Indian Politician (BJP) Lal Krishna Advani (L.K.Advani) Rare Childhood Photos


I was born in Karachi on 8 November 1927. My family comprised my parents Kishinchand Advani and Gyanidevi Advani and my younger sister, Sheela Advani. Our house, in a locality called Jamshed Quarters, was built soon after my birth; and so was named ‘Lal Cottage’. It was a fairly spacious, beautifully designed, single-storied bungalow. We had a horse-driven Victoria at home. To outsiders, it may have seemed a status symbol; to me it was a source of curiosity during my early childhood. But curiosity, as they say, ‘kills the cat’, and one day I found myself under one wheel of the Victoria. The wound on my thigh took several days to heal.

Indian Politician (BJP) Lal Krishna Advani (L.K.Advani)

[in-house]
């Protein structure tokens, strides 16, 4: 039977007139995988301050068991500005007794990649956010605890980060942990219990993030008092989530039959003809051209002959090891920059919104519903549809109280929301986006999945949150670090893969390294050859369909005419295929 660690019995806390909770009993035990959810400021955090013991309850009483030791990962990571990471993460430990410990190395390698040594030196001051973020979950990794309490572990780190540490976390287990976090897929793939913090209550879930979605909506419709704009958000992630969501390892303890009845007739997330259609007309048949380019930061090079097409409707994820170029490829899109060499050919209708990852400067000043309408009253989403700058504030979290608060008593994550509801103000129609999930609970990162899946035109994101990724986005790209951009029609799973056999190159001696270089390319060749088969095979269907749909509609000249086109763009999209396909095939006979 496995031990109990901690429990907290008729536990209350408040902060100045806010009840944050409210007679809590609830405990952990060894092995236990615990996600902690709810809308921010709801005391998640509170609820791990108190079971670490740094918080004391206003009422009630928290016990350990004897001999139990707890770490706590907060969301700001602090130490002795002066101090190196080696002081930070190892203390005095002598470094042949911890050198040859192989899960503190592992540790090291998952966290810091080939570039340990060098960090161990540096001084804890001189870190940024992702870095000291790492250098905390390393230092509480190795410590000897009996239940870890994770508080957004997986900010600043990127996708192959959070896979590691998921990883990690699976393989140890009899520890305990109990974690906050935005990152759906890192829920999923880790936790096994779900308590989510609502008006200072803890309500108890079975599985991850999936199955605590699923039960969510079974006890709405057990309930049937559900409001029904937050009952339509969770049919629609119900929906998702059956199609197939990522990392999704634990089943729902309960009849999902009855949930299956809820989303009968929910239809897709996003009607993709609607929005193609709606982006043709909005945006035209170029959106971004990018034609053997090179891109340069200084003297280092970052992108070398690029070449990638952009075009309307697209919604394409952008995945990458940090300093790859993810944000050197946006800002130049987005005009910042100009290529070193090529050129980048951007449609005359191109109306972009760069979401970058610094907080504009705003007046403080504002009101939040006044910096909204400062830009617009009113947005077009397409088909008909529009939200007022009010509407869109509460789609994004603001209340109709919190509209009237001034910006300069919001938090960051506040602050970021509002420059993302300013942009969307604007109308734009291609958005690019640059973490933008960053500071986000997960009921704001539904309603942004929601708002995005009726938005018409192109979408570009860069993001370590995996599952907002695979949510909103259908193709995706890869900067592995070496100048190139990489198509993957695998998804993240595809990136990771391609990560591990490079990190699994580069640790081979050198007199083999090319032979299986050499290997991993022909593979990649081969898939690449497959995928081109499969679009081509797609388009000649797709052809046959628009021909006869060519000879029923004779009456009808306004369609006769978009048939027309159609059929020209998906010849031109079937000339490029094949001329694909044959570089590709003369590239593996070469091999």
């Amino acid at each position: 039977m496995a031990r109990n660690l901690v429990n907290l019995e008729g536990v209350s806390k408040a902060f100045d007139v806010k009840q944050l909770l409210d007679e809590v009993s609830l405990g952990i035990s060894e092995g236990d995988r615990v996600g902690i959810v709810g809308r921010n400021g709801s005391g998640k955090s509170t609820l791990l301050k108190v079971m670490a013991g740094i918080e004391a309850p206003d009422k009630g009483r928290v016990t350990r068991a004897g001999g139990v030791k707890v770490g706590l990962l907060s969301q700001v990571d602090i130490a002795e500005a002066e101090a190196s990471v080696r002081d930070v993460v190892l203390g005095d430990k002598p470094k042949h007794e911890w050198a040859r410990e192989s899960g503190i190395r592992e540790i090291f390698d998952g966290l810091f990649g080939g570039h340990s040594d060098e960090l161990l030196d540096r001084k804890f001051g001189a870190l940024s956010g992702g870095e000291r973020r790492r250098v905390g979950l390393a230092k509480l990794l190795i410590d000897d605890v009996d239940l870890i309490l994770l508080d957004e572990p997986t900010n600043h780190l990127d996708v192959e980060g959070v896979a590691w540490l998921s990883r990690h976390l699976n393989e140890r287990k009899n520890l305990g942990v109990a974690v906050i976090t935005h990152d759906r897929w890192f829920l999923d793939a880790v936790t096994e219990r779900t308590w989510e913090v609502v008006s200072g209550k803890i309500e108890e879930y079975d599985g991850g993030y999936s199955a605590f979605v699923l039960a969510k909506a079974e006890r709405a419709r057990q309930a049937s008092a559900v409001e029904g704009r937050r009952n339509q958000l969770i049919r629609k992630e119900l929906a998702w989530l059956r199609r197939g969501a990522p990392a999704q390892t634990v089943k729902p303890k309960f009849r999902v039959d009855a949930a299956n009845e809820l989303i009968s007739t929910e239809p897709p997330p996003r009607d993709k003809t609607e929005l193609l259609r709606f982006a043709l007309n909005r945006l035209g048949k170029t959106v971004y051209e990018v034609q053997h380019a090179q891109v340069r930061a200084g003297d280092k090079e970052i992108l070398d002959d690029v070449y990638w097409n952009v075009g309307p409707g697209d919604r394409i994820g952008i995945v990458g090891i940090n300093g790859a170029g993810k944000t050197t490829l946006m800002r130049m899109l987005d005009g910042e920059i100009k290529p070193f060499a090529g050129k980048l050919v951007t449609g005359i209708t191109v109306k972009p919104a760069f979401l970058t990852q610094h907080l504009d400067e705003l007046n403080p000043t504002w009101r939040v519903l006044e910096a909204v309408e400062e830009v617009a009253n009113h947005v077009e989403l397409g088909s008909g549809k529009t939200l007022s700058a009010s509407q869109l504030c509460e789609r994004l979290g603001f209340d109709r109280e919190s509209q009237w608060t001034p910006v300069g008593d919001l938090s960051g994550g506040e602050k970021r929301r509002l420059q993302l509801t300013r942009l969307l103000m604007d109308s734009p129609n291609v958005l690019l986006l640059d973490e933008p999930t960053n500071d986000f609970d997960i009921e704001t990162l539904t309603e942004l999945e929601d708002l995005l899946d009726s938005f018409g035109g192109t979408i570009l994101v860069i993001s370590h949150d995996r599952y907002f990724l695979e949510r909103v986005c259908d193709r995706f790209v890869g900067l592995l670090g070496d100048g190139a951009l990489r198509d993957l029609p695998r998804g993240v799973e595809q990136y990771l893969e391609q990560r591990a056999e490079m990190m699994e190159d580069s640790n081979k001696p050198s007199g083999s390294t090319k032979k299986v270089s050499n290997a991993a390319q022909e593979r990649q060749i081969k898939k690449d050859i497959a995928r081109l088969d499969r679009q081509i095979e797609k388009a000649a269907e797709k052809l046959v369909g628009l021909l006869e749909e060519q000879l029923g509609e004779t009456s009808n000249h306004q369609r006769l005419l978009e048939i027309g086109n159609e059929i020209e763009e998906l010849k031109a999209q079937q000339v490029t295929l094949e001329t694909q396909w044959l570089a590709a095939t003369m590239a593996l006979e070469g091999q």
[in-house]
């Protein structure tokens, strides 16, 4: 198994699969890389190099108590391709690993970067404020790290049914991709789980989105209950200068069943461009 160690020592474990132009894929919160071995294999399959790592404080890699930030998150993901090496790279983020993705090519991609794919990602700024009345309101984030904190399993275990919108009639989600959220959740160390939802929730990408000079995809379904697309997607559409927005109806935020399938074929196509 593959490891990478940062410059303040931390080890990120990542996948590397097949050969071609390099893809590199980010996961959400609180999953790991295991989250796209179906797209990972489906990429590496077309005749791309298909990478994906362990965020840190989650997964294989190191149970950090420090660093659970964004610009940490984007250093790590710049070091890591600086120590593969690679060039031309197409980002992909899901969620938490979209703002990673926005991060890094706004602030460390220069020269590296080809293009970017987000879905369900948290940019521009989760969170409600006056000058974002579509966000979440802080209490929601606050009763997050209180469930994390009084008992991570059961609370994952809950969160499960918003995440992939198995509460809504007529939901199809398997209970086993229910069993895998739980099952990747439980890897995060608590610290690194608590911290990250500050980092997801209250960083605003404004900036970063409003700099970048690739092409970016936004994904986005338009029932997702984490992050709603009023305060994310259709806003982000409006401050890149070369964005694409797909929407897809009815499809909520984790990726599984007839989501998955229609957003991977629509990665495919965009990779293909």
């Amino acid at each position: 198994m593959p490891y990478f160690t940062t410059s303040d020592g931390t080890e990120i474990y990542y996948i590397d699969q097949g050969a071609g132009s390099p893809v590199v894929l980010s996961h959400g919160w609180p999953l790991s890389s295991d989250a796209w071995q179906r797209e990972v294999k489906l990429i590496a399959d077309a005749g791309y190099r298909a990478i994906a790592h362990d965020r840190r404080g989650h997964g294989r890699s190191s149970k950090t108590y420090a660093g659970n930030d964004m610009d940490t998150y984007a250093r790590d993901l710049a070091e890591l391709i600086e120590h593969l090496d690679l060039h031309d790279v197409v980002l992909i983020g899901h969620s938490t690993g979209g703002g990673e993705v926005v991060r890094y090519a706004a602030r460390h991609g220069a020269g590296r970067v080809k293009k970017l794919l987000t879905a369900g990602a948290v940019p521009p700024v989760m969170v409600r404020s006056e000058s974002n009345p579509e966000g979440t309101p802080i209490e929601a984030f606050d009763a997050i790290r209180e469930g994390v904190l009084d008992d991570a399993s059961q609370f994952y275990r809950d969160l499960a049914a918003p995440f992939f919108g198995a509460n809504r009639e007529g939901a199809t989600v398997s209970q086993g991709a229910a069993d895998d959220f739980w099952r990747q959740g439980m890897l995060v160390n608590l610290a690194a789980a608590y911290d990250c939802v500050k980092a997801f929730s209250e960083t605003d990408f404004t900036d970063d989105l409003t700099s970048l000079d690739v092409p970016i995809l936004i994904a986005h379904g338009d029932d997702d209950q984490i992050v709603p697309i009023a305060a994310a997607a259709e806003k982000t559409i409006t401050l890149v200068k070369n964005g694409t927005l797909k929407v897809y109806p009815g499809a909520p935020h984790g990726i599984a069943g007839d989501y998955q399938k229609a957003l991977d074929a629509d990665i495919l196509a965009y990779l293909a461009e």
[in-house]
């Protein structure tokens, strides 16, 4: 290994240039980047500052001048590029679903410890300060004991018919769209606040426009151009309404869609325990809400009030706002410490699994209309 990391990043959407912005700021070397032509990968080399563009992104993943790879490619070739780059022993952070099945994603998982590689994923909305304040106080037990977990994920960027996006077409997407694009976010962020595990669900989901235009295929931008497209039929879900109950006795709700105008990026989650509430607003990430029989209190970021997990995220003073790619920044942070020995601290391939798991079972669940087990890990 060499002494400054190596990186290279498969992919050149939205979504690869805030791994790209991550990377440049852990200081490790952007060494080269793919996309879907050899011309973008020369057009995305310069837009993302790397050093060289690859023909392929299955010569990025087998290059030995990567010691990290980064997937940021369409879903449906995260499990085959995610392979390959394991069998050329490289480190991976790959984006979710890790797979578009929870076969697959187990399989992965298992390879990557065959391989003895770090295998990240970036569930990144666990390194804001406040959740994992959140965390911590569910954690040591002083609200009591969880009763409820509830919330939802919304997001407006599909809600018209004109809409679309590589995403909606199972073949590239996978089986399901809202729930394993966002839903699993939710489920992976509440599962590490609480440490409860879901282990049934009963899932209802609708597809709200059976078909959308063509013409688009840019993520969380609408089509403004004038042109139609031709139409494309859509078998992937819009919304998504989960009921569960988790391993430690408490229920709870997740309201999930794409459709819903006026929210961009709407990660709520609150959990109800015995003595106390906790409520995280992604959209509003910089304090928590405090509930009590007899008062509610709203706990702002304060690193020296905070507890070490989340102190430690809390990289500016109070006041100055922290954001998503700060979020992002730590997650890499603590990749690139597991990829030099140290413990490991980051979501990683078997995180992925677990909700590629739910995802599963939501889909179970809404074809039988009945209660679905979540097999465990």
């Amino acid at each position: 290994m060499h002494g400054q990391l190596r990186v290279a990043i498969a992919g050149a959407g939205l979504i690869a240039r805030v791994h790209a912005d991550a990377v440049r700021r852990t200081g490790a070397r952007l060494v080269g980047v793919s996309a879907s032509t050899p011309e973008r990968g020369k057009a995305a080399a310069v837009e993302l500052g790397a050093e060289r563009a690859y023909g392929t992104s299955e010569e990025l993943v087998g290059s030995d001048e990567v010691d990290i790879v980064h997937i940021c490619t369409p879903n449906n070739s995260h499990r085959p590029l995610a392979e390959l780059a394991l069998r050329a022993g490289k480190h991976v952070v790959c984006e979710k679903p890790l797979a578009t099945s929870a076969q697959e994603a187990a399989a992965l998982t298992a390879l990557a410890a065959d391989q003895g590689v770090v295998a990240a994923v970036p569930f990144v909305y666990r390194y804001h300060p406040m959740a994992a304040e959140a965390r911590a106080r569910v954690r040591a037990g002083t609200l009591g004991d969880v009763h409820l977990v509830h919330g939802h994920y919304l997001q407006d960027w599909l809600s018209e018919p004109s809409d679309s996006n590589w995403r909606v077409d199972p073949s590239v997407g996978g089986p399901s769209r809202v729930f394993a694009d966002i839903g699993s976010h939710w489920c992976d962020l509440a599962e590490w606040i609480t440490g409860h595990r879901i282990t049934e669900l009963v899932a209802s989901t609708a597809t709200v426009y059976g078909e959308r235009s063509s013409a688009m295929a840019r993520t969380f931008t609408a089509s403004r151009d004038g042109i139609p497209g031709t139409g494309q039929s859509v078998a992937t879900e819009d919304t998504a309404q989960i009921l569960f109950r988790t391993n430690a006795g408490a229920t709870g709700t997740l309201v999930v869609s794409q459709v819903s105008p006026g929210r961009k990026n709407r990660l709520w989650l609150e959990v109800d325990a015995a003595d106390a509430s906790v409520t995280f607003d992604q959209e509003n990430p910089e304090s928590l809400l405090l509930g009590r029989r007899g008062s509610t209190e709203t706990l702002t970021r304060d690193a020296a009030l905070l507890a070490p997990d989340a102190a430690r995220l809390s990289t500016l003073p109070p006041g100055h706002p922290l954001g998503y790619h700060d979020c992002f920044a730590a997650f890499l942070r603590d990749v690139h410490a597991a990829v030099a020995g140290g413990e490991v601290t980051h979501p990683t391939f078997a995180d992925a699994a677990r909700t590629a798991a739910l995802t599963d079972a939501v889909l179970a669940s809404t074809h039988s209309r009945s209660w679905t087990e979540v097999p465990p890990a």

There were many Parsi families in a part of Jamshed Quarters known as Parsi Colony and most of them lived in mansions, they being a prosperous community. The old-world charm of these mansions, which is sadly at odds with the rapidly shrinking population of the Parsis, can still be seen in Karachi—and also in Bombay, a city with which Karachi shares close historical ties and many common characteristics. The Advani family belonged to the Amil branch of Sindhi Hindus. Traditionally, the Amil was a revenue official who assisted munshis in the administrative set-up of Muslim kings. It was one of the two main divisions of the Lohano clan which was linked to the Vaishya (business) community. In time, Amils came to dominate government jobs and professions in Sindh. Generally speaking, Hindus in Sindh had a strong tradition of revering the Guru Granth Sahib, the sacred scripture of the Sikhs, Guru Nanak and other Sikh gurus.